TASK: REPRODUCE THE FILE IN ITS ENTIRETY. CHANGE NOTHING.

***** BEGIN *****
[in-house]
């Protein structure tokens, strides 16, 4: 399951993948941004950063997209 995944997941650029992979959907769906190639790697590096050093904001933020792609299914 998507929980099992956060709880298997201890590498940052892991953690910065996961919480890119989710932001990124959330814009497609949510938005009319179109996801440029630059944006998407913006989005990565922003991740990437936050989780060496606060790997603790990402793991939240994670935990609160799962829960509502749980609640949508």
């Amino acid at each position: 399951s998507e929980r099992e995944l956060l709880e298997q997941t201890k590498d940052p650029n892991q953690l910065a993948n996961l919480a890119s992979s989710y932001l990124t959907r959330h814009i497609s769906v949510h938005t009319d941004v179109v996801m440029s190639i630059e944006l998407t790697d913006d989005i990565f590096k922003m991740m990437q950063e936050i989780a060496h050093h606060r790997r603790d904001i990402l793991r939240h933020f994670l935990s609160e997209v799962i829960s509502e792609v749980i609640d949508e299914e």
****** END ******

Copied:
[in-house]
């Protein structure tokens, strides 16, 4: 399951993948941004950063997209 995944997941650029992979959907769906190639790697590096050093904001933020792609299914 998507929980099992956060709880298997201890590498940052892991953690910065996961919480890119989710932001990124959330814009497609949510938005009319179109996801440029630059944006998407913006989005990565922003991740990437936050989780060496606060790997603790990402793991939240994670935990609160799962829960509502749980609640949508």
């Amino acid at each position: 399951s998507e929980r099992e995944l956060l709880e298997q997941t201890k590498d940052p650029n892991q953690l910065a993948n996961l919480a890119s992979s989710y932001l990124t959907r959330h814009i497609s769906v949510h938005t009319d941004v179109v996801m440029s190639i630059e944006l998407t790697d913006d989005i990565f590096k922003m991740m990437q950063e936050i989780a060496h050093h606060r790997r603790d904001i990402l793991r939240h933020f994670l935990s609160e997209v799962i829960s509502e792609v749980i609640d949508e299914e």